U.S. Rep. Sanford Bishop, D-Albany, having survived a close call on Nov. 2, let it be known last week that he would not vote for the soon-to-be-demoted House Speaker Nancy Pelosi to continue as leader of the Democratic caucus.
This morning, the congressman issued a more formal statement regarding his decision to support a yet-to-be-named alternative. I’ve marked in bold what I think is the gist of his argument:
In the Book of Ecclesiastes, it is written “for every thing there is a season.” After prayerful reflection and numerous conversations with constituents who both supported and opposed my re-election, it is with a heavy heart that I have concluded that Speaker Pelosi’s season has passed. Consequently, I cannot in good conscience support her nomination as House minority leader for the 112th Congress.
On a personal level, I hold Speaker Pelosi in the highest regard. We served together first on the House Intelligence Committee and later on the House Appropriations Committee. I have long admired her intelligence as well as her tenacity. Her leadership was responsible for the House Democrats winning the majority in 2006 and then securing the passage of legislation that improves the lives of millions of Americans. In fact, I believe that Nancy Pelosi’s speakership in terms of her ability to forge consensus from the different views within the House Democratic caucus was truly one for the history books.
There comes a time, however, when one must put the future of the country and the Democratic party ahead of purely personal considerations. Having Speaker Pelosi as the face of our party in the U.S. House of Representatives for the next two years will not allow us to rebuild for the future. It will make it more difficult for us to recapture the moderate and independent voters who deserted the Democratic Party in droves this November. It will make it more difficult for us to make inroads in rural America which shifted from blue to red in historic proportions. In fact, I don’t see how we will be able to recruit candidates to run in the South and other red states with Speaker Pelosi at the helm.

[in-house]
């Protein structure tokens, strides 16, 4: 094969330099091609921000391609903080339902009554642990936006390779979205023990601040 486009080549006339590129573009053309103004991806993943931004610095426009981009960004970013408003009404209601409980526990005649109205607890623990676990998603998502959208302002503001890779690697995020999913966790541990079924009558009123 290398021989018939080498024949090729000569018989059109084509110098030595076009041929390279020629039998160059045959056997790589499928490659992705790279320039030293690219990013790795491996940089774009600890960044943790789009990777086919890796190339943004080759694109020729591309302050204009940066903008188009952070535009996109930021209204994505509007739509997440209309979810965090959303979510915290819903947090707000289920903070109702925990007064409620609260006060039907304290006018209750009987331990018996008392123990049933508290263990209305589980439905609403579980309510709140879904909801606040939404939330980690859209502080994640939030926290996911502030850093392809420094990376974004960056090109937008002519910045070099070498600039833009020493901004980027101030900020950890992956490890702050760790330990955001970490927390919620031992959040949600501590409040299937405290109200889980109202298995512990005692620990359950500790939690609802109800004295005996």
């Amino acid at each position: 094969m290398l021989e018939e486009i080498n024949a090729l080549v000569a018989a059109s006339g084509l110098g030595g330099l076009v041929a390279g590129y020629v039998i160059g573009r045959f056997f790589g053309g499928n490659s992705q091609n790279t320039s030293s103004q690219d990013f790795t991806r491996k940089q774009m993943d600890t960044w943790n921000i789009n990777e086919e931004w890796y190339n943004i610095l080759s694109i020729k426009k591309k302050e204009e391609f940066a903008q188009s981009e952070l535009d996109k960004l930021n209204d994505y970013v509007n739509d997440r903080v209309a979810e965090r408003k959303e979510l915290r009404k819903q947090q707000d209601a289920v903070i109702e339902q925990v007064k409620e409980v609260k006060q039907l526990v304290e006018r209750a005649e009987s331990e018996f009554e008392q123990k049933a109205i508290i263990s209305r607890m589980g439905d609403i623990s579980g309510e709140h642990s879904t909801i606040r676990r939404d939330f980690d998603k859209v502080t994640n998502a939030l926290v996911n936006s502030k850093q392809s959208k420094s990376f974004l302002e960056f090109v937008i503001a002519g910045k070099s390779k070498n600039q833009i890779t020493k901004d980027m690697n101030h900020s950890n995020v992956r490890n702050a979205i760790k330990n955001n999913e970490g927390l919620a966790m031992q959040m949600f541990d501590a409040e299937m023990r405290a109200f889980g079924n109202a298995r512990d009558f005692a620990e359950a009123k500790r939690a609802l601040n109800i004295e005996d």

The editorial page of The New York Times expressed it best last week. It said that “what House Democrats need is what Ms. Pelosi has been unable to provide: a clear and convincing voice to help Americans understand that Democratic policies are not bankrupting the country, advancing socialism or destroying freedom. If Ms. Pelosi had been a more persuasive communicator, she could have batted away the ludicrous caricature of her painted by Republicans across the country as some kind of fur-hatted commissar jamming her diktats down the public’s throat. Both Ms. Pelosi and Harry Reid, the Senate majority leader, are inside players who seem to visibly shrink on camera when defending their policies, rarely connecting with the skeptical independent voters who raged so loudly on Tuesday … Congressional Democrats need a new champion to stand against a tightly disciplined Republican insurgency.”
Given the fact that we suffered substantial losses in the election, I think a new face is needed for leadership of the Democratic Caucus. For this reason, I will not vote for Speaker Pelosi as House Minority Leader. I will be supporting an alternative candidate with somber thoughts of my moderate to conservative colleagues who were battered into defeat by her image in countless thirty-second spots.